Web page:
Check your Mail!

CNN/SI Home College Football Preview
CNN/SI Home College Football Preview Home Latest College Football News SI Top 25 SI's 1-114 Conference Previews Team Pages Schedules Polls Stats

Top 25 | The Master List | Lower Divisions
Five Minute Guide to '99

21 Purdue

The Boilermakers got fat on a light schedule but now must play the big boys

Sports Illustrated
  Willie Fells
Fells and his defensive mates must clamp down on top-level opponents.  Peter Read Miller
Weight rooms are wallpapered with motivational signs. Some are subtle, some are as blunt as a forearm shiver. A billboard-sized plank hanging high on one wall of Purdue's Mollenkopf Center falls into the latter category. It simply lists the Boilermakers' 1999 schedule, including four consecutive weekends in October when Purdue plays at Michigan and Ohio State and hosts Michigan State and Penn State. "Just in case we forget," says sophomore tight end Tim Stratton.

Joe Tiller, Purdue's third-year coach, has made fans forget that before his arrival, the Boilermakers suffered through a 16-year drought during which they had two winning seasons (1984 and '94). By shaking up the lumbering Big Ten with a wide-open, one-back passing attack that has thrown an average of 42 passes a game, Purdue has put together back-to-back nine-win seasons (6-2 in the conference) and twice won bowl games, including last year's 37-34 upset of Kansas State in the Alamo Bowl. This sudden revival has led to a jump in season-ticket sales, from just more than 17,000 to better than 25,000, and a galloping optimism in need of tempering. "After all," says Tiller, who came to West Lafayette after six years as coach at Wyoming, "it's no secret that the schedule has been very kind to us."

Tiller's arrival coincided with a two-year span in which Purdue didn't play Ohio State or Michigan (although the Boilermakers swept Michigan State and split with Notre Dame and Wisconsin). This year's abrupt upgrade amounts to an ice-water bath. It is possible Purdue could be a stronger team and win fewer games, although that's not the intention. "We love the schedule," says senior wideout Randall Lane. "We want to play the best."

In that case it helps to have the best, and that's what junior quarterback Drew Brees is. Brees, who threw for 3,983 yards and 39 touchdowns last year, will be one of the leading Heisman Trophy candidates. Yet the key will be in throwing less than the 569 passes Brees attempted in '98, including 83 in one game. An effective ground game has always been the X factor in the one-back. Purdue brings back its entire offensive line, but 296-pound redshirt freshman Gene Mruczkowski has won the job at right tackle as Tiller tries to make his team more physical.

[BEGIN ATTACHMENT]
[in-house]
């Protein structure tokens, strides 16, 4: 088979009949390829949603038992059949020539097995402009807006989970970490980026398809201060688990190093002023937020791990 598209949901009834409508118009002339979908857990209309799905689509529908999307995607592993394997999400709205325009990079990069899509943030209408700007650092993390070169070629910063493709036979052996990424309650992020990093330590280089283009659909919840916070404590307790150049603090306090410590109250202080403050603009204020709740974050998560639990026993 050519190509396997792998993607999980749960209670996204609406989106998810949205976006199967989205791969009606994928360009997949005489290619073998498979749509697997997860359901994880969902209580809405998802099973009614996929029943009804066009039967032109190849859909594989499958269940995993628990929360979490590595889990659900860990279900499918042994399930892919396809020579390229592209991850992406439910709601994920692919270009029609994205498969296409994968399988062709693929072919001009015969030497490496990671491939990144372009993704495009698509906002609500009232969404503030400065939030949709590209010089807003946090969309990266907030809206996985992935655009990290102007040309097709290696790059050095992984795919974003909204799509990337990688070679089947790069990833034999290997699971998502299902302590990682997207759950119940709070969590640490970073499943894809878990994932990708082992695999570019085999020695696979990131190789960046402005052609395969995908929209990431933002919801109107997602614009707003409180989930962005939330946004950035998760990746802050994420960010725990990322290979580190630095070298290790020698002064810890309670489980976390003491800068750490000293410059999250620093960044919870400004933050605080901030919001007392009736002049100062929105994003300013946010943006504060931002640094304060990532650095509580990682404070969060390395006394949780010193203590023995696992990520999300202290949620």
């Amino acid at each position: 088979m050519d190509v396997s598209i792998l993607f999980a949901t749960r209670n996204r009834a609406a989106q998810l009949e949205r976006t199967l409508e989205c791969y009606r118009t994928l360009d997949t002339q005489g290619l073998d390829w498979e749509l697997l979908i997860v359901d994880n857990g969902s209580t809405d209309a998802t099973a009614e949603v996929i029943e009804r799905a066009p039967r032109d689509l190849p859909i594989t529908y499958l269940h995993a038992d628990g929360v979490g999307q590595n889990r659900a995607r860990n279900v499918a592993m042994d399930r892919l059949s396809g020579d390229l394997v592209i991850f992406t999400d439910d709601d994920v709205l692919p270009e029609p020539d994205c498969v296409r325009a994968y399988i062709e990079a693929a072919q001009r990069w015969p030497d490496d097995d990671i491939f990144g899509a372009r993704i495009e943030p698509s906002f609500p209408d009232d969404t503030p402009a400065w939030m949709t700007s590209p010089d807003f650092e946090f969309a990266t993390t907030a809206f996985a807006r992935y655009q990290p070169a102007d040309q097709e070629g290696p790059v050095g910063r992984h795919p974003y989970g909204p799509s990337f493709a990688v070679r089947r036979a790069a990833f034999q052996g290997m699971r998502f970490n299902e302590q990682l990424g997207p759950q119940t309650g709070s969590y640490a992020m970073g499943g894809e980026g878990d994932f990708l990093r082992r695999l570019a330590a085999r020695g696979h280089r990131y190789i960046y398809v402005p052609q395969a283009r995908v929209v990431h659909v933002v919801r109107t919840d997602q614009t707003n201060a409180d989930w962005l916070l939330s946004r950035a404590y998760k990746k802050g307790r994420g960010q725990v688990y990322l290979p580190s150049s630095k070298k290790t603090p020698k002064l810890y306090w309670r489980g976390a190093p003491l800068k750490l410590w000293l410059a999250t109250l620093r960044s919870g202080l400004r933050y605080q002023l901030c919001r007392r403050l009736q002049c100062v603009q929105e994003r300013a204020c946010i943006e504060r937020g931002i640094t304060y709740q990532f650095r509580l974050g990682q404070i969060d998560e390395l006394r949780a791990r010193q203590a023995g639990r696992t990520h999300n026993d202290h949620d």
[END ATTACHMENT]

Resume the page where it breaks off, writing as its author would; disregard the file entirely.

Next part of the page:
Defensively, Purdue lost defensive ends Rosevelt Colvin (15 sacks, 21 tackles for loss) and Chike Okeafor (11 sacks) but has senior linebacker Willie Fells and senior strong safety Adrian Beasley coming back. Opponents averaged 30 points in Purdue's four losses, a number that puts too much pressure on Brees and the offense.

In all, the killer schedule will test whether Tiller has done more than catch defensive coordinators napping. Players say he has instilled the discipline lacking under his predecessor, Jim Colletto. Two years ago Tiller suspended Okeafor for the '97 season, and last spring he booted Fells and leading rusher J. Crabtree before conditionally reinstating both in July. Slowly he has turned the Boilermakers into a tougher team. "When you hear that the coach wants to see you," says sophomore linebacker Jason Loerzel, "you're scared." The challenge is to make Ohio State and Michigan feel the same way come October.

-- Tim Layden

Fast Facts

1998 record: 9-4 (6-2, 4th in Big Ten)
Final ranking: No. 24 AP, No. 23 coaches' poll

1998 Averages Offense Defense
Scoring 34.2 21.2
Rushing Yards 116.2 146.9
Passing Yards 323.7 193.7
Total Yards 439.9 340.6

Key Games
Schedule strength: 8th of 114

Sept. 11 vs. Notre Dame
With a brutal October ahead, the Boilermakers need a 4-0 start. Knocking off the Fighting Irish is the key.

Oct. 23 vs. Penn State
Beating Michigan or Ohio State on the road is almost impossible, but this one is at home. If the Lions are unbeaten and ranked No. 1 or No. 2, this could be the biggest game for Purdue since Griese played in Pasadena.

Bottom Line

Give Brees a ground game, win two of four in October, and Purdue will be playing in a bowl.

Top 25 | The Master List | Lower Divisions
Five Minute Guide to '99

To the top

Copyright © 1999 CNN/SI. A Time Warner Company.
All Rights Reserved.

Terms under which this service is provided to you.
Read our privacy guidelines.